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HowThis Pandemic Highlights the Necessity of Planning for the Future A Little Planning Now Can Avoid Big Problems Later
I hope that wherever and whenever you’re reading this, you are all safe and healthy! The COVID-19 pandemic has been moving so quickly that it’s impossible to predict the state of things by the time you receive this newsletter. As I write this, I’ve been ironing out the logistics of operating my office remotely and implementing a “home-school” curriculum for our two oldest kids. I am grateful for my kids’ teachers, who continue to post lesson videos online. I’ll admit I’m learning a lot in my new elementary science classes. If you’re like me, many things are up in the air at the moment. One thing is certain though: This pandemic reminds us that health concerns can arise at any time, often without warning. Nowmore than ever, it is important to make sure our loved ones know how to handle our health care and financial decisions if we’re unable to do so ourselves. At the same time, it’s equally important to make sure they have the legal authority necessary to carry out our wishes if we’re unable to communicate them. In the last issue, I discussed some of the basic documents involved in almost all estate planning situations. These included both a medical power of attorney (MPOA) and a general power of attorney (GPOA). An MPOA , also referred to as an advance directive, establishes who will make medical care decisions on your behalf when you are no longer able to make them for yourself. It also provides you with the option of giving specific or general instructions about the kind of treatment you want to receive. A GPOA establishes who has the legal authority to make decisions on your behalf when you lack the capacity to make these decisions. The scope of the authority given can be broad or narrow, depending upon your specific situation.
support given to you and specify under what circumstances you may want your family to discontinue that support. It also eliminates the confusion about who should make decisions if you’re unable to do so. The decision to discontinue life support can be excruciating for families to grapple with. That is why it is best to make your wishes clear and to relieve your family of infighting and painful decisions. Please note my office, as of the time of this writing, is closed to the public. However, I am happy to visit with you over the phone. While I always prefer to meet with people face to face, these last few weeks have shown that I can often provide legal help remotely, without the need to expose clients to unnecessary risks. You can reach me by phone at 319-899-1492 or by email at email@example.com .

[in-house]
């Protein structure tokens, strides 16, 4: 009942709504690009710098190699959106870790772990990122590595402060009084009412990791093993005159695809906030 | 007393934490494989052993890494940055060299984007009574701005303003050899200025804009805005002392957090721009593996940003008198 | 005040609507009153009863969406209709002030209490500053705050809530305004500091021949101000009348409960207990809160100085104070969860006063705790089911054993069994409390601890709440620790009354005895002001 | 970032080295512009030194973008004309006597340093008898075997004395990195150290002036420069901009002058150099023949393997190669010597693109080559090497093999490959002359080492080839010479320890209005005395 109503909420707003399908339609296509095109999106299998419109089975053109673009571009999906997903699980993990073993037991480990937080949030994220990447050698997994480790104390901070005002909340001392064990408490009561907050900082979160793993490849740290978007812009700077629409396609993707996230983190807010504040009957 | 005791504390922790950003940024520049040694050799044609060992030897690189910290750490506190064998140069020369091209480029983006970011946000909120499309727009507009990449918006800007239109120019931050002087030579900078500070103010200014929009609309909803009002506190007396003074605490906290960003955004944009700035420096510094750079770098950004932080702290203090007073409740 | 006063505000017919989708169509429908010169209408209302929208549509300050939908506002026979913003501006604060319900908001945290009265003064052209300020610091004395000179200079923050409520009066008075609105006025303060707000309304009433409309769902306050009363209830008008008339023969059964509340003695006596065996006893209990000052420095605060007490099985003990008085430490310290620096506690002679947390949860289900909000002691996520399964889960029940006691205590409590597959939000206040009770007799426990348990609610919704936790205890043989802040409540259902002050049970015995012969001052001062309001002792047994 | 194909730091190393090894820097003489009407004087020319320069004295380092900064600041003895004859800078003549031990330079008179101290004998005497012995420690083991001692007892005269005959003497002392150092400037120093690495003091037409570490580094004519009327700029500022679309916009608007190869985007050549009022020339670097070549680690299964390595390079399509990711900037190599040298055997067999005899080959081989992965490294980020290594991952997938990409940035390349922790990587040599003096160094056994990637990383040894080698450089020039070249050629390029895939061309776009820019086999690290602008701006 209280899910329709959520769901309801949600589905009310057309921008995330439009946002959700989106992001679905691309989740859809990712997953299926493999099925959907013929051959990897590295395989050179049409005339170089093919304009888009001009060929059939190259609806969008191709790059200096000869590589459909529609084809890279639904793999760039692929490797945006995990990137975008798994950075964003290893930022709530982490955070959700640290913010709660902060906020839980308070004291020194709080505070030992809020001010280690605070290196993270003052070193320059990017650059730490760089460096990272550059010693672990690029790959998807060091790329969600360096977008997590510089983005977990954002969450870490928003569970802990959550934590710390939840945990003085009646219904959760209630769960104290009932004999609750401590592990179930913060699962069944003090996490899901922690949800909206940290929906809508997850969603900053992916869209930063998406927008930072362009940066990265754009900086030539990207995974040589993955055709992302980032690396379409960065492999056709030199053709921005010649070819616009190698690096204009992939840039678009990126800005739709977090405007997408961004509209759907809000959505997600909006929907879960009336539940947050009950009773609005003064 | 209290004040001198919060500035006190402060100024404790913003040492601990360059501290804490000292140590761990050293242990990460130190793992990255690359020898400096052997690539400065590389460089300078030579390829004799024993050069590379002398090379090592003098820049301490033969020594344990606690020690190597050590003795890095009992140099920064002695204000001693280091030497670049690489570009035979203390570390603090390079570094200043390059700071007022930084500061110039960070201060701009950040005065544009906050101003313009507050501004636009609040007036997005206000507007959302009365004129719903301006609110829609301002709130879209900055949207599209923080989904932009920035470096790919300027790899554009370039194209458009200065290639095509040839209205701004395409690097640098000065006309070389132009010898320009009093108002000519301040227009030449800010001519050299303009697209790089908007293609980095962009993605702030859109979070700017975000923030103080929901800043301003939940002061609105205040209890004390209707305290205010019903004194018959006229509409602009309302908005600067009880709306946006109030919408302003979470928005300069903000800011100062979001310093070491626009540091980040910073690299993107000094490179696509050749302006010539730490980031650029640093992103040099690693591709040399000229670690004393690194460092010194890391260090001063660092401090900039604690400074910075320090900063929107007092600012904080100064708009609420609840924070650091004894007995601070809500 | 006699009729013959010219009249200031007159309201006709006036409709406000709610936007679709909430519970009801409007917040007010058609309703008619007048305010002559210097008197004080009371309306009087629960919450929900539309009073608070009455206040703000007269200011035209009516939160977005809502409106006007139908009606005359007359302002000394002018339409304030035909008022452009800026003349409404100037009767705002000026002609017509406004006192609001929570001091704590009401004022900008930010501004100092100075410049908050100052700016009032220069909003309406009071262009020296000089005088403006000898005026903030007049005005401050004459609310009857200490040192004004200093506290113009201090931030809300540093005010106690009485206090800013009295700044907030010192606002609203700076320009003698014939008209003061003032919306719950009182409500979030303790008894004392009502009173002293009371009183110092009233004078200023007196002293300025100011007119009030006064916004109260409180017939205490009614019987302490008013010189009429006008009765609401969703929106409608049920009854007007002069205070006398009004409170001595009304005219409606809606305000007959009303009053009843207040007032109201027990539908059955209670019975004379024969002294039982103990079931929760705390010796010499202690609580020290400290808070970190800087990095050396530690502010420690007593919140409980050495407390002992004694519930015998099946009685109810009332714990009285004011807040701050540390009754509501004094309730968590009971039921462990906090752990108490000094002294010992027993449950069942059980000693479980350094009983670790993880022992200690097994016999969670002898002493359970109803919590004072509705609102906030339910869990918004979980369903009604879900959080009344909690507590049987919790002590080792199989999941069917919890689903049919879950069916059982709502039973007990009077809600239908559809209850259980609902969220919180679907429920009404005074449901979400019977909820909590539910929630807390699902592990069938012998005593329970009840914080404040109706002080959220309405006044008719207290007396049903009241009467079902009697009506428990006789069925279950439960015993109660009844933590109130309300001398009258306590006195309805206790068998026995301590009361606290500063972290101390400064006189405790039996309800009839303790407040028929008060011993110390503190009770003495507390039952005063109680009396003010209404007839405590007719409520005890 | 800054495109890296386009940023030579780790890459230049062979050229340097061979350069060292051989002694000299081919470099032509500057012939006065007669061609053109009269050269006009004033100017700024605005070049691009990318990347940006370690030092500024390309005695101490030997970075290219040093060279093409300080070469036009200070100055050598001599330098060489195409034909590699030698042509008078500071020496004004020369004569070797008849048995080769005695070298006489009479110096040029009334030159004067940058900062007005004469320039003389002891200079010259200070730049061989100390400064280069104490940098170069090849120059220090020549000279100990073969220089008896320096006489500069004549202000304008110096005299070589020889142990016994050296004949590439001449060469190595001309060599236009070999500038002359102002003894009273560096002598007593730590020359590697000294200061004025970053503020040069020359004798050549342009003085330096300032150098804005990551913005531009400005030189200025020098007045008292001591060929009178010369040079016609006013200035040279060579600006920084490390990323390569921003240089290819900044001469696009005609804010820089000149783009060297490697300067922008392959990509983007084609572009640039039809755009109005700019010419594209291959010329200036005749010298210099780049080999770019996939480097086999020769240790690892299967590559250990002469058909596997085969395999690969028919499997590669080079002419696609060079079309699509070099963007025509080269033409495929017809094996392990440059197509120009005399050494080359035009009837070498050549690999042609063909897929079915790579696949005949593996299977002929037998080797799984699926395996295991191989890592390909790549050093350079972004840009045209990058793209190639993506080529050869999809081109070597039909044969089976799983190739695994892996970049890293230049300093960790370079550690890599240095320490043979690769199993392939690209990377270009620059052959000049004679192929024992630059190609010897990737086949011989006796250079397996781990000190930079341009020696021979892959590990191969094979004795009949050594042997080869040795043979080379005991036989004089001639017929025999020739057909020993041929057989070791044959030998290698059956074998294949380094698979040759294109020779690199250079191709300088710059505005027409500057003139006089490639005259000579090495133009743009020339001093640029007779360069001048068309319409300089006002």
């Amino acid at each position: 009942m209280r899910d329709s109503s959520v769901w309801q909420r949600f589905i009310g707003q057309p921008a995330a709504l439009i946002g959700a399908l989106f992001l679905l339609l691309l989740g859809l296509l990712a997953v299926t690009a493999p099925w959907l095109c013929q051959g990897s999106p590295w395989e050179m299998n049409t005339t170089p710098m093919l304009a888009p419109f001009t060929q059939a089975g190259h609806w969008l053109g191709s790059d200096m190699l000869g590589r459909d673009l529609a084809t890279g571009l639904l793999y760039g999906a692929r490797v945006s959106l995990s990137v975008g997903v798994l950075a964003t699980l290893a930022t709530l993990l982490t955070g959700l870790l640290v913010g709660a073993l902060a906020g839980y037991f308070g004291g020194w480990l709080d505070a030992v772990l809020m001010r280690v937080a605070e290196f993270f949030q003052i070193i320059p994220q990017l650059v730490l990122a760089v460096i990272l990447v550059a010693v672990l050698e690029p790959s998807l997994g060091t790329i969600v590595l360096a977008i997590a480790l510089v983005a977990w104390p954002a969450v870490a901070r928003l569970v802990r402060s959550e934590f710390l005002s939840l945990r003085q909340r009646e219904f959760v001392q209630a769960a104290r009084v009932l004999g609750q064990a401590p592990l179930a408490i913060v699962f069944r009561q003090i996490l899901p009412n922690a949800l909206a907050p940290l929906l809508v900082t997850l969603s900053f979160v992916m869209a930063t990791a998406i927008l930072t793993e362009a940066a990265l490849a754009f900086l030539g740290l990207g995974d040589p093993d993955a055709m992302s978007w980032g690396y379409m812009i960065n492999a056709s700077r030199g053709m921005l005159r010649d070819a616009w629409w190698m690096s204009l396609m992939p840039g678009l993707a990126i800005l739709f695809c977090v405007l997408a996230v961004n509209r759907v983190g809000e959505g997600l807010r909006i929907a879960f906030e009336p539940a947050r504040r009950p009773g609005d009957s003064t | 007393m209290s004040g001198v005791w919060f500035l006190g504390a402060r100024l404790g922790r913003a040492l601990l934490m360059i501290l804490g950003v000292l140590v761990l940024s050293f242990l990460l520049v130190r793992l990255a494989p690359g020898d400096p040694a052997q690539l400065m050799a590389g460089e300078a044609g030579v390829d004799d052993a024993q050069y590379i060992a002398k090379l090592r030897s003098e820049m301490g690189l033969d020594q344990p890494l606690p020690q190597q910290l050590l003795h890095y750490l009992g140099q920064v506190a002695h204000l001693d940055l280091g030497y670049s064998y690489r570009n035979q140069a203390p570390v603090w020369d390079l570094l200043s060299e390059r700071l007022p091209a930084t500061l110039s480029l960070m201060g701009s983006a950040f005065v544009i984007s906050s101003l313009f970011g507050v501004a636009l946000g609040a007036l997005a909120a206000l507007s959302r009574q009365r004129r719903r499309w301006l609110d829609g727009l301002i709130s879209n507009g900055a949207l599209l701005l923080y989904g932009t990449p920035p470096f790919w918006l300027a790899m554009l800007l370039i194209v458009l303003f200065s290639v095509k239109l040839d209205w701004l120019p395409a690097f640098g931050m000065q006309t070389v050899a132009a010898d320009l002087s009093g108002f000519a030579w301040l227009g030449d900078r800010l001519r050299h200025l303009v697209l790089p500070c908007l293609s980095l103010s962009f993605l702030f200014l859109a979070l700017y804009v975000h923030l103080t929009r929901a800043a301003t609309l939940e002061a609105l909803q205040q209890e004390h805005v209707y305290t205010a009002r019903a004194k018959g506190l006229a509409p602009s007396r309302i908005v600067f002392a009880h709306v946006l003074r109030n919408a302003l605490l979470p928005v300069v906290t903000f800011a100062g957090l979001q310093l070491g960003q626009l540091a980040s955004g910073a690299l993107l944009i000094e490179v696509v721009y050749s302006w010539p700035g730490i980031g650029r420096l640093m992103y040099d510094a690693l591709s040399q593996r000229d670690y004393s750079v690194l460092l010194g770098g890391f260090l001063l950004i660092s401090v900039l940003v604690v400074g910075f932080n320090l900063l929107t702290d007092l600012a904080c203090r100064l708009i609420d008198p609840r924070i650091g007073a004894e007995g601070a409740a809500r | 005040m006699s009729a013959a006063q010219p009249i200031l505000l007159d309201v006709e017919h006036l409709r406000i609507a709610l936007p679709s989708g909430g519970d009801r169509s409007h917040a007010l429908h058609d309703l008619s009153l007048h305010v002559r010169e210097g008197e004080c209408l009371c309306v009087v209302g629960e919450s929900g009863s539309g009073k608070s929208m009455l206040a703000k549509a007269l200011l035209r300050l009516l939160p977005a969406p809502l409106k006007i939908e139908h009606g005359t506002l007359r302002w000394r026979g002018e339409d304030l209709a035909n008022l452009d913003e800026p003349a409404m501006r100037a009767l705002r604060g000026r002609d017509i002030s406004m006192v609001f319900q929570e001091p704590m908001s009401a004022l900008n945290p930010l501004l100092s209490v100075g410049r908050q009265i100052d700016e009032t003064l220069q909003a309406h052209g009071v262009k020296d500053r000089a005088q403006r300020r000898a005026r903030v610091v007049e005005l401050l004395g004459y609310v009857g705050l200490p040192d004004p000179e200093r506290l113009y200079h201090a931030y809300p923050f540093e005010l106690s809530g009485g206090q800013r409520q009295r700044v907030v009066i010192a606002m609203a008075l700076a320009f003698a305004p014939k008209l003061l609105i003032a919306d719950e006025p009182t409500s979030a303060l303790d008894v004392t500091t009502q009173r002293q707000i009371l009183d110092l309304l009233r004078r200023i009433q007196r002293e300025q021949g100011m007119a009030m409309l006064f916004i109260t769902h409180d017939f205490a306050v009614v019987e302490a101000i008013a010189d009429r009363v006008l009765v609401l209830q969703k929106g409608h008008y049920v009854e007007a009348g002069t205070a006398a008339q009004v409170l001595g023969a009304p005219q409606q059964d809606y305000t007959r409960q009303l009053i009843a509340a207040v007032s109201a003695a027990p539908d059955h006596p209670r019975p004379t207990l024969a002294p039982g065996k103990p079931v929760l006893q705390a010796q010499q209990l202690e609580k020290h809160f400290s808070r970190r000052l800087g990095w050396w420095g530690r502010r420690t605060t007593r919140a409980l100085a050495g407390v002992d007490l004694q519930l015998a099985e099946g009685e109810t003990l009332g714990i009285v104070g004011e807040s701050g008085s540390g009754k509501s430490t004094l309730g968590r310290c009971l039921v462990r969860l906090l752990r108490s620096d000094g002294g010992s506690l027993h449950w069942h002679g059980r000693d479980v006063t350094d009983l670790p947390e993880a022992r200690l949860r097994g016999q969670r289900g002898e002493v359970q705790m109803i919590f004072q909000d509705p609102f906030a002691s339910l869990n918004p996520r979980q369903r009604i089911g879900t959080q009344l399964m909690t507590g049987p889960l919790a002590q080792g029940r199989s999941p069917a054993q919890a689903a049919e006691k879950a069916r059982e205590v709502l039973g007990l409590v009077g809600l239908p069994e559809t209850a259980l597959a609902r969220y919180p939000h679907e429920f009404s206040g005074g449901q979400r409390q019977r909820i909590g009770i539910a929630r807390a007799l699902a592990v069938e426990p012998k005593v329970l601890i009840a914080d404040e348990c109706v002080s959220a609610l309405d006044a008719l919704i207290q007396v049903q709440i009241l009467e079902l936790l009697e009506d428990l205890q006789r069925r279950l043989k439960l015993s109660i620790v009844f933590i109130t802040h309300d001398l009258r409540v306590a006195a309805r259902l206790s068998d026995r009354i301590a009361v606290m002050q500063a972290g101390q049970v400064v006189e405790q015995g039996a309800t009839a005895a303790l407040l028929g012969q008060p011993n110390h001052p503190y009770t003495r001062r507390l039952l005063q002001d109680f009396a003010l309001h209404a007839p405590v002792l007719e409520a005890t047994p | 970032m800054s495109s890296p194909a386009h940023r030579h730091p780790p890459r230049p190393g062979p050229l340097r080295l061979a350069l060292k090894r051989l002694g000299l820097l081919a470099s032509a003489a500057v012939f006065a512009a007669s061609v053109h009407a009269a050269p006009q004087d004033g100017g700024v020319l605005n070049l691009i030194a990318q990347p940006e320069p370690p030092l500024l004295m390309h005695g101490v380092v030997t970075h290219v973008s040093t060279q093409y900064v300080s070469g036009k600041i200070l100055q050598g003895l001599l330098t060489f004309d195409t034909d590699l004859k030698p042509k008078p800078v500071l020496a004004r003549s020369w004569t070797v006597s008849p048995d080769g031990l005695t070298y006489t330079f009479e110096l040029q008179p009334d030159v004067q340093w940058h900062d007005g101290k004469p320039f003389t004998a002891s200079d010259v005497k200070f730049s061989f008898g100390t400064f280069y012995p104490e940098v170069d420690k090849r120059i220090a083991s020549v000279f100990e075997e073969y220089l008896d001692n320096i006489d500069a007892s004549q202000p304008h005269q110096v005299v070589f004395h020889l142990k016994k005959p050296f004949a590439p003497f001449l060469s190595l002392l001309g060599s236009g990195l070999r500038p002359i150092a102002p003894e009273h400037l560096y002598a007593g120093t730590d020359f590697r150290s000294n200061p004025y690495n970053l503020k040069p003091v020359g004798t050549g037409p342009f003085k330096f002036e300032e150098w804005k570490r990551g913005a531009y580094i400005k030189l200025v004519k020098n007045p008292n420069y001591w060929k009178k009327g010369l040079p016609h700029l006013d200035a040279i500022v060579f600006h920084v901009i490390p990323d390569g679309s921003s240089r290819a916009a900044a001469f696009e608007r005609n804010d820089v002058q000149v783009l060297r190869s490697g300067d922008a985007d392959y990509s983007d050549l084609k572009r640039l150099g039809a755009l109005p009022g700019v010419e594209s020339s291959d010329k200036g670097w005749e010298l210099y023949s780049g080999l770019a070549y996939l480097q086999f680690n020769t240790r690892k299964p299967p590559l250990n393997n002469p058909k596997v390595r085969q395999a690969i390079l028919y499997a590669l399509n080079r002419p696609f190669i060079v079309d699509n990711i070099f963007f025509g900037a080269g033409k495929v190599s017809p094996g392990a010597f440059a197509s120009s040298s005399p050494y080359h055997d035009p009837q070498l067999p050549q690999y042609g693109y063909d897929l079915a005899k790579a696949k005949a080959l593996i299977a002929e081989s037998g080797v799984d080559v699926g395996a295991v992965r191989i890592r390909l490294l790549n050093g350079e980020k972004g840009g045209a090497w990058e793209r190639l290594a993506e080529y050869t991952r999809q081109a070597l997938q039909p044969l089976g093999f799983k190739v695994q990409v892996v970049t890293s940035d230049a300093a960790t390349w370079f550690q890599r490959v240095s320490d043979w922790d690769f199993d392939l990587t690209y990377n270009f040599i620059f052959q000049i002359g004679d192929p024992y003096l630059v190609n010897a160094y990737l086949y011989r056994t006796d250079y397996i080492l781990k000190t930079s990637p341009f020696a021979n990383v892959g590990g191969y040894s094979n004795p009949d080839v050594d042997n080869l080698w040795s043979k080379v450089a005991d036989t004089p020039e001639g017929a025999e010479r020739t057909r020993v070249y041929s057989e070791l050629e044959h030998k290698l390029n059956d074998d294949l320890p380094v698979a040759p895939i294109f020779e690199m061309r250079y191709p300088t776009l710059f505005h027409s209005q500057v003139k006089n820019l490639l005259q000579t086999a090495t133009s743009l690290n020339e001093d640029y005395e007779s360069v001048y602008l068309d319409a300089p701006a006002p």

The significance of these documents has been more apparent lately, as we learn about the complications and treatment options of the pandemic. One such treatment, which has gotten a lot of coverage lately, is the use of ventilators in severe cases of COVID-19. Many people think of ventilators as an extreme form of life support. However, ventilators are commonly used to treat severe pneumonia and other respiratory problems like those caused by extreme cases of COVID-19. People can even be fully awake while on a ventilator. However, people commonly choose to be sedated because ventilators use a tube that goes into the windpipe through the nose or mouth, which can be uncomfortable. In any case, even if a patient is conscious, it is extremely difficult to communicate at all, let alone convey detailed instructions. Other forms of life support include CPR, defibrillation, dialysis, feeding tubes, and IVs. An MPOA allows you to control the extent of life
-Daniel J. Anderson
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